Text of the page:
There are several themes in each book that you’ve read. Different chapters tend to concentrate on various elements of life, so it’s only natural that many issues are addressed throughout these. There is, however, one constant element in every excellent piece of writing – can you figure out what it is?
Let’s look at a well-known book: The Kite Runner, by Khaled Hosseini, which follows a winding path of themes such as childhood memories, friendship, war, and redemption. However, there are recurring sub currents of home running through the lovely narrative. While the narrator’s country is described in the first part of the story; the second and third parts prove his sentiment of missing his homeland and his desire to right things.
In essence, the novel’s aesthetic is what gives it a sense of home.
The ambience is the inward mood in which events occur in a tale, and it has an impact on readers. You may have a compelling narrative with powerful symbolism, but without a consistent aesthetic, it would be meaningless to your audience.
The aesthetic of Khaled Hosseini’s work is everything that comprises the beautiful and terrible history of his nation of Afghanistan. Franz Kafka’s style is characterized by surrealism amid routine. The vivid description of Gregor Samsa’s daily activities (as well as Kafka’s reputation for magical realism) helps to distinguish The Metamorphosis as a work of art rather than some nonsense about a man turning into a cockroach.”
Why Your Aesthetic Matters
A story aesthetic stimulates the reader’s subconscious from a psychoanalytical standpoint. While your attention is focused on the ‘face value’ of events in a piece of writing, your subconscious reaches for the subtext. You can be moved, saddened, or overwhelmed by the narrative; nevertheless, there is always an underlying sensation at the back of your mind that keeps you engaged with it. This sensation is difficult to define because communicating between your conscious and subconscious minds necessitates much effort.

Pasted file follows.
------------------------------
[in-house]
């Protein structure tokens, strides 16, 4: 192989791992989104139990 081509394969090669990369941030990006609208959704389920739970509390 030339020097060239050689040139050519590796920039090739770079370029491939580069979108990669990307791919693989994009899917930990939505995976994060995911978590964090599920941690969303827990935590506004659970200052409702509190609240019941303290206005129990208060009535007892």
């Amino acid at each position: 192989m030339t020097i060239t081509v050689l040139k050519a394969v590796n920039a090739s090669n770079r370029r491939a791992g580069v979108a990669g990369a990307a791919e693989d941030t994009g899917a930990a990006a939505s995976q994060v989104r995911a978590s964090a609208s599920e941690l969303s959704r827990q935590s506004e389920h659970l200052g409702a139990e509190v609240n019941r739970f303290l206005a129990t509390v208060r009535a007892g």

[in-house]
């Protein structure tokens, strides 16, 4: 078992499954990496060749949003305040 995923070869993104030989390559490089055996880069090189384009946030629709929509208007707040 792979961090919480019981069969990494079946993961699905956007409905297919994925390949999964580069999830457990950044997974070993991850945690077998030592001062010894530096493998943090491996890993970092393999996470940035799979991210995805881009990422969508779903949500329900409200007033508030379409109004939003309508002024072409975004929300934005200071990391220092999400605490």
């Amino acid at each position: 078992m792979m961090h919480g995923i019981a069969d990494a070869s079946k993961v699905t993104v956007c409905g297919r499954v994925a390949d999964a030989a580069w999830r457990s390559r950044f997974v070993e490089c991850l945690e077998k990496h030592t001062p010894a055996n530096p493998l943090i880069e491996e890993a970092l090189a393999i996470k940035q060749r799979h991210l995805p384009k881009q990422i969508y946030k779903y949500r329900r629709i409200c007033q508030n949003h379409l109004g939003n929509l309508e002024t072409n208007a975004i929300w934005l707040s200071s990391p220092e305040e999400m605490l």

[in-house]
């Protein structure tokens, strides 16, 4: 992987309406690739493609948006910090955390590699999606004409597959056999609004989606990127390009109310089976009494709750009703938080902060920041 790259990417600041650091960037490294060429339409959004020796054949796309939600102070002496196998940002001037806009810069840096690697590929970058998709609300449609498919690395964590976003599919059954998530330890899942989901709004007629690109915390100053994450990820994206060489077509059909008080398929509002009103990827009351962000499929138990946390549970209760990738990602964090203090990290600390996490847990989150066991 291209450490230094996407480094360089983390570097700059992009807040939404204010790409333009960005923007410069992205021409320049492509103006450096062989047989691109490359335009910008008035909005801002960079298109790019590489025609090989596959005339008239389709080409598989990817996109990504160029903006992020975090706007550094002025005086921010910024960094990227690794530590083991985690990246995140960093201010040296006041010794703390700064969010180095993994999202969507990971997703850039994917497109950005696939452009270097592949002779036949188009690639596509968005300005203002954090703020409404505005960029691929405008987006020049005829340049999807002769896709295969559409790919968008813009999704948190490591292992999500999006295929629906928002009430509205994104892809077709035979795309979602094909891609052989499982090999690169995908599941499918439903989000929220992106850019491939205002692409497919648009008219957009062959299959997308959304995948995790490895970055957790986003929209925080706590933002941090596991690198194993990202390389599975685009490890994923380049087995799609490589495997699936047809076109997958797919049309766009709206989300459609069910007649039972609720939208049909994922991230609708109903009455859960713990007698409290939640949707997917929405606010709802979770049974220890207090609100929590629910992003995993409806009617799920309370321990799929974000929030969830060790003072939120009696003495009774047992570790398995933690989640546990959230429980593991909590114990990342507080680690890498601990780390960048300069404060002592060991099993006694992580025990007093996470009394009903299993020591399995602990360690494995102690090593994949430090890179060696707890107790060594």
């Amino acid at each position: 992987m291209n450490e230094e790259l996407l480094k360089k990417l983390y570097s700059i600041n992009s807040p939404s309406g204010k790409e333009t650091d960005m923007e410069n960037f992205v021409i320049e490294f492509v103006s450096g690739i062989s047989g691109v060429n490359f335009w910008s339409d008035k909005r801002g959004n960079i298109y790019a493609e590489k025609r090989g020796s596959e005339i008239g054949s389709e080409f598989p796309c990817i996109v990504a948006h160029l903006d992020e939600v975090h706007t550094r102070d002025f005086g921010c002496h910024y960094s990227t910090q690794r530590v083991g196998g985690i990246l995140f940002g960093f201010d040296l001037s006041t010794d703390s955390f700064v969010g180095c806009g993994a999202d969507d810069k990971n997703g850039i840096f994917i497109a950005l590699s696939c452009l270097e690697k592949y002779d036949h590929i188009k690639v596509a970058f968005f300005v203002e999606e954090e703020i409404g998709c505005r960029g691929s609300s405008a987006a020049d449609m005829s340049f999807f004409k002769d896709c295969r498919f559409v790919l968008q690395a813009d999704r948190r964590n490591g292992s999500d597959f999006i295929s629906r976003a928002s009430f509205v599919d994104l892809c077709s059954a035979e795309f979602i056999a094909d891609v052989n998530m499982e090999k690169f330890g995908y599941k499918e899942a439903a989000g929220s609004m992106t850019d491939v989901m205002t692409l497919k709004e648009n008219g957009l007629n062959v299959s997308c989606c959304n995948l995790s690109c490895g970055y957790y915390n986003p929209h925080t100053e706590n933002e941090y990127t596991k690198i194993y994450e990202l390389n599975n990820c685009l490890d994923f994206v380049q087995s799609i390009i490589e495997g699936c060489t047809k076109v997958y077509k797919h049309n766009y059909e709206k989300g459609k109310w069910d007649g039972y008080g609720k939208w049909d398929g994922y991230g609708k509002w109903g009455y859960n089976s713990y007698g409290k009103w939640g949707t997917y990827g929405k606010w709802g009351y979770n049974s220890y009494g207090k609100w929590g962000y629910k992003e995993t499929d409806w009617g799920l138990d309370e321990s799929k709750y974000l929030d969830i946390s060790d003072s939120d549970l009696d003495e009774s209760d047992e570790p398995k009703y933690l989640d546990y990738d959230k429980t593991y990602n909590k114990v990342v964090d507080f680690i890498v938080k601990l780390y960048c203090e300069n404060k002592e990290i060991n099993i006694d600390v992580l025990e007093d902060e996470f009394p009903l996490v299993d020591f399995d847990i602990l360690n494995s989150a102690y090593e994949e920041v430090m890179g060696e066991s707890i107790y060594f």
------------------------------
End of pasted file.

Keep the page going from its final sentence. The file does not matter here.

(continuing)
Have you ever had a difficult time trying to explain a fantastic book to someone while they inquire about your thoughts on it? Even though you loved it tremendously, you’re not sure how to express yourself. That is the result of its visual appeal.
This is why you should understand your style: it allows your writing to be recognized.
How to Create Your Aesthetic
All that nuance about the conscious vs subconscious mind may have been a little confusing, but finding your style is simple.
1. Examine your past work for feeling.
Even if you haven’t planned it, your stories may follow an aesthetic. That makes perfect sense: given that what you read will have an impact on your writing style, it’s only natural for you to subconsciously develop a concealed emotion that runs through your work. Nonetheless, wouldn’t it be worth trying to create this deliberately for the next piece? When I did so, the difference was apparent to me.
2. Start with a plan
What kind of overall impression do you want to leave on the reader’s mind? It might be anything from delight to optimism to despair or even nostalgia. Allow your hands to work their magic once you’ve decided on this; your writing will naturally include undertones of the emotion you’d like to communicate.
3. It’s all in the editing
The conscious effort, then, is not focused on writing; it’s focused on editing. Writing strong material isn’t the result of extensive editing, but rather a thorough editing. You’ll be able to see the parts that adhere to your style and those that don’t when you examine your work carefully. It’s not necessary to get rid of the irrelevant details, however, it helps to make sure they contribute flavour to the narrative.
Read through your existing work to learn your aesthetic. What pieces of writing make you the proudest? Is there a sense of connection or emotion among them? You may not be able to pinpoint exactly what it is, but there would be something identifiable. And that’s all you need in order to discover the aesthetic that makes your writing effective and distinctive.